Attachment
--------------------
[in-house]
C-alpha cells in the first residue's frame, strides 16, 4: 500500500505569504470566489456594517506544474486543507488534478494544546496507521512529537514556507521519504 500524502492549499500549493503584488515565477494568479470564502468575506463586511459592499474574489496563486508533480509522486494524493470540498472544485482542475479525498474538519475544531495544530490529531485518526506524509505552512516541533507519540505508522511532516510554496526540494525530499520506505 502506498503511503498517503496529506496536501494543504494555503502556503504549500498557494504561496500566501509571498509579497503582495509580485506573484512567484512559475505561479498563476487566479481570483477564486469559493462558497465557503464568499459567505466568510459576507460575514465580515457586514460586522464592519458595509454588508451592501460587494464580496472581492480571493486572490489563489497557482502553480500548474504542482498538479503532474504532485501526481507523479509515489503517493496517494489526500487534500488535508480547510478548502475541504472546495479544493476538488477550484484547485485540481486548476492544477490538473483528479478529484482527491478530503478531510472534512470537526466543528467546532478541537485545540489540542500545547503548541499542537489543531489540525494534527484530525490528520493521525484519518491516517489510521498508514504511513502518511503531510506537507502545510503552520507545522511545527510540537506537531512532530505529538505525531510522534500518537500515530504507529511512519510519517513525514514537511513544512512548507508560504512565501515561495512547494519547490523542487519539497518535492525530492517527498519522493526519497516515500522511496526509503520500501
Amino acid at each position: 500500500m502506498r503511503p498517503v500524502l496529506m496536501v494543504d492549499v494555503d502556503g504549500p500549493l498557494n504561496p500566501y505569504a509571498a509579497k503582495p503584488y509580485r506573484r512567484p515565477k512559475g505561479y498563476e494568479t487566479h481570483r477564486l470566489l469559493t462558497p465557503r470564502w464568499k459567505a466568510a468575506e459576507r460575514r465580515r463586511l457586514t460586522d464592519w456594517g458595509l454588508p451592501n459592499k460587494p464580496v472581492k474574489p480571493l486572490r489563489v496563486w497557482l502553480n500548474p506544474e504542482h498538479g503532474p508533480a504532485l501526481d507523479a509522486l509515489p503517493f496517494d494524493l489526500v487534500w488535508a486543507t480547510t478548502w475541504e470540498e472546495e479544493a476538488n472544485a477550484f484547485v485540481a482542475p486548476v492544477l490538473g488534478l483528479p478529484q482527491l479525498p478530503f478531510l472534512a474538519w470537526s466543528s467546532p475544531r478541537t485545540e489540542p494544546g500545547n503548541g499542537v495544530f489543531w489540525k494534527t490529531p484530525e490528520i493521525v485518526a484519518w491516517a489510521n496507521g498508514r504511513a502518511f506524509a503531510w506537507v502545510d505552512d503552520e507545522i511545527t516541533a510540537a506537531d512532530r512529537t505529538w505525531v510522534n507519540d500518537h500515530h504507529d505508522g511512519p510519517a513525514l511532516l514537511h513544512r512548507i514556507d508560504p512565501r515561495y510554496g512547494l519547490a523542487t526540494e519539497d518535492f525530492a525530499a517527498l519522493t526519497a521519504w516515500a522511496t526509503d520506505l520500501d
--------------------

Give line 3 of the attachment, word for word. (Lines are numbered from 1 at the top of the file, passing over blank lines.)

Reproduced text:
Amino acid at each position: 500500500m502506498r503511503p498517503v500524502l496529506m496536501v494543504d492549499v494555503d502556503g504549500p500549493l498557494n504561496p500566501y505569504a509571498a509579497k503582495p503584488y509580485r506573484r512567484p515565477k512559475g505561479y498563476e494568479t487566479h481570483r477564486l470566489l469559493t462558497p465557503r470564502w464568499k459567505a466568510a468575506e459576507r460575514r465580515r463586511l457586514t460586522d464592519w456594517g458595509l454588508p451592501n459592499k460587494p464580496v472581492k474574489p480571493l486572490r489563489v496563486w497557482l502553480n500548474p506544474e504542482h498538479g503532474p508533480a504532485l501526481d507523479a509522486l509515489p503517493f496517494d494524493l489526500v487534500w488535508a486543507t480547510t478548502w475541504e470540498e472546495e479544493a476538488n472544485a477550484f484547485v485540481a482542475p486548476v492544477l490538473g488534478l483528479p478529484q482527491l479525498p478530503f478531510l472534512a474538519w470537526s466543528s467546532p475544531r478541537t485545540e489540542p494544546g500545547n503548541g499542537v495544530f489543531w489540525k494534527t490529531p484530525e490528520i493521525v485518526a484519518w491516517a489510521n496507521g498508514r504511513a502518511f506524509a503531510w506537507v502545510d505552512d503552520e507545522i511545527t516541533a510540537a506537531d512532530r512529537t505529538w505525531v510522534n507519540d500518537h500515530h504507529d505508522g511512519p510519517a513525514l511532516l514537511h513544512r512548507i514556507d508560504p512565501r515561495y510554496g512547494l519547490a523542487t526540494e519539497d518535492f525530492a525530499a517527498l519522493t526519497a521519504w516515500a522511496t526509503d520506505l520500501d